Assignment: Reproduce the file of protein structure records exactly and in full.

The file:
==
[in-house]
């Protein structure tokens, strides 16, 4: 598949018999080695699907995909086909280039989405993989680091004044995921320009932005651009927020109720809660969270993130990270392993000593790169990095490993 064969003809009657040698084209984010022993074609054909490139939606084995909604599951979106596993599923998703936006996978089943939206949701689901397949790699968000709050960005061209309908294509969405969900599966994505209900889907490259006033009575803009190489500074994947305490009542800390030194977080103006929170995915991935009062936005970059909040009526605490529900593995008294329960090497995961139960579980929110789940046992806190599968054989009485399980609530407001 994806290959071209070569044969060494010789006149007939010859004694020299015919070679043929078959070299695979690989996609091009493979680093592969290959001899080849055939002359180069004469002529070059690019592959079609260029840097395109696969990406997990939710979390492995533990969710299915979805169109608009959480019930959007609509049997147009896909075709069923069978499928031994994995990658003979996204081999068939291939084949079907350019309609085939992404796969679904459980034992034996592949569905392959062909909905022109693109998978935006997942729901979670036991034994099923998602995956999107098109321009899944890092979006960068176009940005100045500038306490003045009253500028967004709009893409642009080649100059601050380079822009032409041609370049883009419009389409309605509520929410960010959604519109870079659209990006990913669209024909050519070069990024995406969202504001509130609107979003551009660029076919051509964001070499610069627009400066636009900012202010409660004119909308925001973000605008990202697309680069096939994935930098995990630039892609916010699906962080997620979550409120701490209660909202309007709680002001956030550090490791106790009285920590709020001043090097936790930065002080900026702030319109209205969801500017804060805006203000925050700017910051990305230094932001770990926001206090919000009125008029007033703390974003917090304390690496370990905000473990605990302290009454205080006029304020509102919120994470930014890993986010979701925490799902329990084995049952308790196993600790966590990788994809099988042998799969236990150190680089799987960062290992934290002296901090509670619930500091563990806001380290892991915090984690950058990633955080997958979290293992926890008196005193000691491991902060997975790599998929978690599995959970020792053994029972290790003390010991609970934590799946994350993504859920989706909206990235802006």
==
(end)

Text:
[in-house]
């Protein structure tokens, strides 16, 4: 598949018999080695699907995909086909280039989405993989680091004044995921320009932005651009927020109720809660969270993130990270392993000593790169990095490993 064969003809009657040698084209984010022993074609054909490139939606084995909604599951979106596993599923998703936006996978089943939206949701689901397949790699968000709050960005061209309908294509969405969900599966994505209900889907490259006033009575803009190489500074994947305490009542800390030194977080103006929170995915991935009062936005970059909040009526605490529900593995008294329960090497995961139960579980929110789940046992806190599968054989009485399980609530407001 994806290959071209070569044969060494010789006149007939010859004694020299015919070679043929078959070299695979690989996609091009493979680093592969290959001899080849055939002359180069004469002529070059690019592959079609260029840097395109696969990406997990939710979390492995533990969710299915979805169109608009959480019930959007609509049997147009896909075709069923069978499928031994994995990658003979996204081999068939291939084949079907350019309609085939992404796969679904459980034992034996592949569905392959062909909905022109693109998978935006997942729901979670036991034994099923998602995956999107098109321009899944890092979006960068176009940005100045500038306490003045009253500028967004709009893409642009080649100059601050380079822009032409041609370049883009419009389409309605509520929410960010959604519109870079659209990006990913669209024909050519070069990024995406969202504001509130609107979003551009660029076919051509964001070499610069627009400066636009900012202010409660004119909308925001973000605008990202697309680069096939994935930098995990630039892609916010699906962080997620979550409120701490209660909202309007709680002001956030550090490791106790009285920590709020001043090097936790930065002080900026702030319109209205969801500017804060805006203000925050700017910051990305230094932001770990926001206090919000009125008029007033703390974003917090304390690496370990905000473990605990302290009454205080006029304020509102919120994470930014890993986010979701925490799902329990084995049952308790196993600790966590990788994809099988042998799969236990150190680089799987960062290992934290002296901090509670619930500091563990806001380290892991915090984690950058990633955080997958979290293992926890008196005193000691491991902060997975790599998929978690599995959970020792053994029972290790003390010991609970934590799946994350993504859920989706909206990235802006």